(If you are having trouble viewing this video Getting over Fear of Judgement)

In this video/post, I will be talking about fear of judgement, and specifically what I’ve done to reduce this fear.

In the first video, I explained that my husband and I weren’t worried about what would happen to our daughter should she die because of our beliefs in the afterlife.

When we came to this realization, we also realized that our fears were mainly related to fear of failure (which was covered in Video #2) and fear of judgement.

What do I mean by fear of judgement?

Exactly what it sounds like. We were worried about what other people would think. We were worried that if we failed at our jobs as parents to keep Hailey safe and alive what would other people think?

Now, I don’t believe people would openly judge us and say what terrible parents we were, especially if it was SIDS.

But so often we look at someone else’s situation and think “it can’t happen to us because we do this, this, and that differently”. Or “there is probably a bit more to the storey than they’re sharing”, or “I’m sure there’s some logical explanation for it”.

When we look for justification or rationale, there’s an underlying belief that something went wrong and if they hadn’t have done it that way then they would have gotten a different result.

That’s judgement.

Not judgement in the accusatory blatant way, but rather in the “they must have done something they weren’t supposed to” way.

So how do we get over this sense of judgement or fear that others will think we are doing something wrong?

3 Tips to reduce the feeling of being judged

I’m going to share 3 strategies/tips that I use on a daily basis that have reduced my feeling of being judged by others and have increased my confidence in the decisions I’m making as a parent.

These are actually mindsets that I developed while I was trying to get pregnant so they are applicable to more than just the SIDS example I’m using in this series.

1.  You can’t feel judged by others unless you are judging yourself – The feeling of judgement is really our perception about what other people are thinking. But the majority of the time, we actually don’t know what they are thinking.

So often, when we feel judgement we need to ask ourselves if we are feeling insecure about that particular action, thought, approach…whatever it is that you feel someone else is judging you for.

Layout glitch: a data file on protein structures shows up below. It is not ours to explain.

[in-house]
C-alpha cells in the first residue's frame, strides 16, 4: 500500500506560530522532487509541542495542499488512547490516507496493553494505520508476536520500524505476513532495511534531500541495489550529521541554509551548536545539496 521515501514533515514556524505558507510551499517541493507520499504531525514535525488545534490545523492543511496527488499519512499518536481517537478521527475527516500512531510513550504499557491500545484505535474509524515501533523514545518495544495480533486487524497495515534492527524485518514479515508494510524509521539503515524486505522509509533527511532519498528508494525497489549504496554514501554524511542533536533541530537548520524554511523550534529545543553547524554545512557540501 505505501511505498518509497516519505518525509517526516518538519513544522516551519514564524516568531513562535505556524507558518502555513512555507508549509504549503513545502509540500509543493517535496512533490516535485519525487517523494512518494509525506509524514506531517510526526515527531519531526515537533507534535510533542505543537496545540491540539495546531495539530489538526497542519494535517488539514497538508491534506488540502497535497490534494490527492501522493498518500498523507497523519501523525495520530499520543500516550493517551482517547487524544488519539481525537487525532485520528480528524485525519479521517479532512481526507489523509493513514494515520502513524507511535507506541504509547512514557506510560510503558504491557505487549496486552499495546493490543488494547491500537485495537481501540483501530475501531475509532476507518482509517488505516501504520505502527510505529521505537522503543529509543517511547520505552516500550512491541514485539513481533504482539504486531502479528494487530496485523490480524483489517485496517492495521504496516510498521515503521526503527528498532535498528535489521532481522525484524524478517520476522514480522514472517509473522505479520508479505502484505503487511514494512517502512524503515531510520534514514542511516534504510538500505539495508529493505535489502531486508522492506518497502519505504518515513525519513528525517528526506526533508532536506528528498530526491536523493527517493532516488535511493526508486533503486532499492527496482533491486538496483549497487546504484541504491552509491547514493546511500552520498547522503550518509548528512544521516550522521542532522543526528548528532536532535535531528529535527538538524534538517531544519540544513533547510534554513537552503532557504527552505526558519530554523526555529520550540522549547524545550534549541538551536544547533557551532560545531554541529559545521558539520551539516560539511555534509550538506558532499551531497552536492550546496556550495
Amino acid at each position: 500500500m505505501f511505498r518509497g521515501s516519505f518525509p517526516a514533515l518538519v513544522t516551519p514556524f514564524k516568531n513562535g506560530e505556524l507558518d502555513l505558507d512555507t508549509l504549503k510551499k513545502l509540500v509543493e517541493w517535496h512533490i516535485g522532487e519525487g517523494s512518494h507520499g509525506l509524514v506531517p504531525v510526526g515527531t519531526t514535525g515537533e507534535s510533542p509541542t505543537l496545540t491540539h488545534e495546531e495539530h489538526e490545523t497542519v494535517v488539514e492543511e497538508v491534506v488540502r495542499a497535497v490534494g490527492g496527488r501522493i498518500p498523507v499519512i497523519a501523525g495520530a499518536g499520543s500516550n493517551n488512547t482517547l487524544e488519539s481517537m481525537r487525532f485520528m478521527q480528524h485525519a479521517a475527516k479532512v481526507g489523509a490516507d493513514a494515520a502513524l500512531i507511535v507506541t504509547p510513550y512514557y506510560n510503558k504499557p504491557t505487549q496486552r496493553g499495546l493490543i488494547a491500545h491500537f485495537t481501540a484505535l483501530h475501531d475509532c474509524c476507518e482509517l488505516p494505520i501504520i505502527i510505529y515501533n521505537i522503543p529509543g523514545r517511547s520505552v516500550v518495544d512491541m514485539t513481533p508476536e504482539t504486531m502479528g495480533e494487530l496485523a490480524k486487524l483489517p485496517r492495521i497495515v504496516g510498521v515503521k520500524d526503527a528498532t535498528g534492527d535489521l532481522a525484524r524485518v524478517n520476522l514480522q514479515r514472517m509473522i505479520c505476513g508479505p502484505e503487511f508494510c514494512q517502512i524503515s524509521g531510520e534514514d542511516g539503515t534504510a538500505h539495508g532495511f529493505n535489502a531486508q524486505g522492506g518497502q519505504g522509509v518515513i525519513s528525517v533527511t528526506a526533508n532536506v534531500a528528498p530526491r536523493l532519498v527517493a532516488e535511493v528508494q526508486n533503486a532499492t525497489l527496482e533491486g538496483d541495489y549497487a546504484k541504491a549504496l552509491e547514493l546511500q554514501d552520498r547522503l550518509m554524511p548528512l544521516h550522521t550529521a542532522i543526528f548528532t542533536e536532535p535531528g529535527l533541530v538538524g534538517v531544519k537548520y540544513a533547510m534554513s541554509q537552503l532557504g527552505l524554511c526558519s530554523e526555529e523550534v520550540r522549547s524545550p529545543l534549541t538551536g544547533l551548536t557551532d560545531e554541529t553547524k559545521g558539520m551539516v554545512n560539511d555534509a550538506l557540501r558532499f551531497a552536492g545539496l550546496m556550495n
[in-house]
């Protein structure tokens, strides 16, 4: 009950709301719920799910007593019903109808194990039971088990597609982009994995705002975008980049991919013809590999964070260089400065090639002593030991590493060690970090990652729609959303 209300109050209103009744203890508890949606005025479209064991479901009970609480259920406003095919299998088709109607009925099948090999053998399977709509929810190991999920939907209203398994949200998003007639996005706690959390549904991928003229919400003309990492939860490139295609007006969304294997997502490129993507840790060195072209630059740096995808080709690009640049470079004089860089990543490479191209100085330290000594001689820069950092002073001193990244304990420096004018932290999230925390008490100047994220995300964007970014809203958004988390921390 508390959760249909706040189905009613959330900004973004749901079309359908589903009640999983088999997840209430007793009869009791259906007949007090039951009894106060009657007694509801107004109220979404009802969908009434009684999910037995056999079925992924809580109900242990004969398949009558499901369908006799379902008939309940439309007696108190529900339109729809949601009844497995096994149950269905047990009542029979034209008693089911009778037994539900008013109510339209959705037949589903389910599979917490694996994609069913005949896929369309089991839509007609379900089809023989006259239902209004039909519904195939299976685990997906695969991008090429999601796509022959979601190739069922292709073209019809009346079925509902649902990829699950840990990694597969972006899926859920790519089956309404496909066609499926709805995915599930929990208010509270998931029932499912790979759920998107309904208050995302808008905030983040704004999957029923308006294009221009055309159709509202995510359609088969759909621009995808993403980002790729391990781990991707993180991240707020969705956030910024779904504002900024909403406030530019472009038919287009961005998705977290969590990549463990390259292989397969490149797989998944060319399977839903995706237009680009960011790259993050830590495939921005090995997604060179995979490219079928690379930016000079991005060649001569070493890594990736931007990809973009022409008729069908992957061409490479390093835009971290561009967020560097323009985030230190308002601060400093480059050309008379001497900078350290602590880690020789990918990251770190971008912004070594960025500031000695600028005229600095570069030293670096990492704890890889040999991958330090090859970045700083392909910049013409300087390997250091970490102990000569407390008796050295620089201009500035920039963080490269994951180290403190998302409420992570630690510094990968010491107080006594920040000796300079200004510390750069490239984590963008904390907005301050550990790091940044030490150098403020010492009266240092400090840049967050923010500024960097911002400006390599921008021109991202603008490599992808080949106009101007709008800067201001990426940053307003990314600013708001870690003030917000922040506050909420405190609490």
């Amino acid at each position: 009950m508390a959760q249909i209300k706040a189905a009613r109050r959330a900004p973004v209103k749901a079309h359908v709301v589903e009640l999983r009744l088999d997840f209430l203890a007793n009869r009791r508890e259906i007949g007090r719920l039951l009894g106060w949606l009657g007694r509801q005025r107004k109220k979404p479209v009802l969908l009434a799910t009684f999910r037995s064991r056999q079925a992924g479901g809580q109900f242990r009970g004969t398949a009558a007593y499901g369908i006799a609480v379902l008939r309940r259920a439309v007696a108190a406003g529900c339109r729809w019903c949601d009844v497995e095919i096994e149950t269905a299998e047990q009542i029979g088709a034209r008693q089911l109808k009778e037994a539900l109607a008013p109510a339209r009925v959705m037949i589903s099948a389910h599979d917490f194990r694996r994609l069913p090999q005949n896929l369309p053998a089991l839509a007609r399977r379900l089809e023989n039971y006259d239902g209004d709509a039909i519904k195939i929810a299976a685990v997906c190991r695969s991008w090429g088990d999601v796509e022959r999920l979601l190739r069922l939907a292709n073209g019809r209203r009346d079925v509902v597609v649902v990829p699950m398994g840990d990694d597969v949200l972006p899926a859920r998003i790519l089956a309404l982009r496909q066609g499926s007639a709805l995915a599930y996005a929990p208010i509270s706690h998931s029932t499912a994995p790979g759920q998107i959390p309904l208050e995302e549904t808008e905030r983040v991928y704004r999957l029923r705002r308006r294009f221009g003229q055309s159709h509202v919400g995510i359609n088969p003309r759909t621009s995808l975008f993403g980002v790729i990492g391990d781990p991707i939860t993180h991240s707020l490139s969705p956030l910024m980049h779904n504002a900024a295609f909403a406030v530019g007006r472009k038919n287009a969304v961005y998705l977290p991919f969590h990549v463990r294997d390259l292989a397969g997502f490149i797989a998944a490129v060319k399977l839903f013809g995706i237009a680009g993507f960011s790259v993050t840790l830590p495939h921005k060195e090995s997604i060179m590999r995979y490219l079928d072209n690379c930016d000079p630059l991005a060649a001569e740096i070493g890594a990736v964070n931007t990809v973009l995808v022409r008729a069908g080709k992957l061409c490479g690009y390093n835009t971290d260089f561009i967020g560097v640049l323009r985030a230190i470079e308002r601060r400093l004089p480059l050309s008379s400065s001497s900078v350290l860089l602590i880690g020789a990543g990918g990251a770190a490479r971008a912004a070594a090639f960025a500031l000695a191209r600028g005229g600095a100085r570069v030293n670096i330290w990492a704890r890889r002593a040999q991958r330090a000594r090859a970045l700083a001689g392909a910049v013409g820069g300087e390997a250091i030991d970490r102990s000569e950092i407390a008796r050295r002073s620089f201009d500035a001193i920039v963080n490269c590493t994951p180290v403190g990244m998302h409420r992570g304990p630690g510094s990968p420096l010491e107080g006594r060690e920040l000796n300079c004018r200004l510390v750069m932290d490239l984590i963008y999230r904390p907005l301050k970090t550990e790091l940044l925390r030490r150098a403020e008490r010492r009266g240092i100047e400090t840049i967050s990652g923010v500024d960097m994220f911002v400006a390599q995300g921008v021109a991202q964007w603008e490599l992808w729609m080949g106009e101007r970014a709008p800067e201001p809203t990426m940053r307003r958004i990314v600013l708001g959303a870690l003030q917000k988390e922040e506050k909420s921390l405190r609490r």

I have found that once I get over my insecurity that someone could be saying the exact same things to me as before but it’s no longer upsetting me. And in fact, often I won’t even notice anymore.

2.  Treat yourself as you would your best friend – I’m referring to the conversation that you have in your head on a daily basis.

We are often SO hard on ourselves. We constantly put ourselves down. If we screw up (even the most minor thing) we come down hard on ourselves.

I’m willing to bet that you wouldn’t say half of the things you say to yourself to your best friend. At least that’s what I found.

So when you catch yourself being critical of yourself, first notice it – become more aware of what you are doing. Ask yourself if you would say that to your best friend. If not, show yourself a bit of compassion and play the understanding game.

For example, when Hailey fell off the couch a while ago my inner monologue could have gone like “you weren’t paying attention, this is your fault, how could you be so neglectful, she’s hurt because of you, etc.”

But instead, I chose to say to myself “you’re doing your best, you can’t be attached to her all of the time, she’s going to have worse injuries than that in her life, she needs to learn, you’ve caught her so many times but you can’t be perfect”.  These are the types of things I would say to my close friends (or to be perfectly honest, a complete stranger).

By showing compassion toward yourself you will judge yourself less.

When you aren’t judging yourself you won’t feel judged by others.

3.  Show compassion and understanding toward others – We often tend to think that others think and feel the same way as us.

So when we are openly critical, talking about our friends, coworkers, family, or complete strangers we also have this belief that others do the same thing.

After all, if we do it then other people must do it too. Right?

So now, when I’m faced with a gossip opportunity or am talking to another parent about how they’re approaching something in completely different way than I would I play the understanding game.

Instead of either trying to convince them of my position, or waiting until they leave and turning to a friend and saying “can you believe that they are doing that?” I play the understanding game.

I look at them and see that they are doing their best. They have the best intentions but they’re just doing it differently. I don’t have to agree with everyone.

I may offer my opinions, but I do it from a compassionate, suggestive point of view rather than an attempt to persuade them.

In the same manner I used to believe that everyone talks about each other behind their backs, I now believe that others show compassion and understanding toward me and don’t judge me because that is what I now typically show toward others.

And everyone thinks and feels the same as me, right?

So because I’m judging others less, I feel less judged myself.


There you have it. Those are my 3 tips to help reduce the feeling of judgement from others. They were:

  1. You can’t feel judged by others unless you are judging yourself
  2. Treat yourself as you would your best friend
  3. Show compassion and understanding toward others

If you liked this video/post or learned something new please share it with your friends.

Don’t be afraid of judgement. 🙂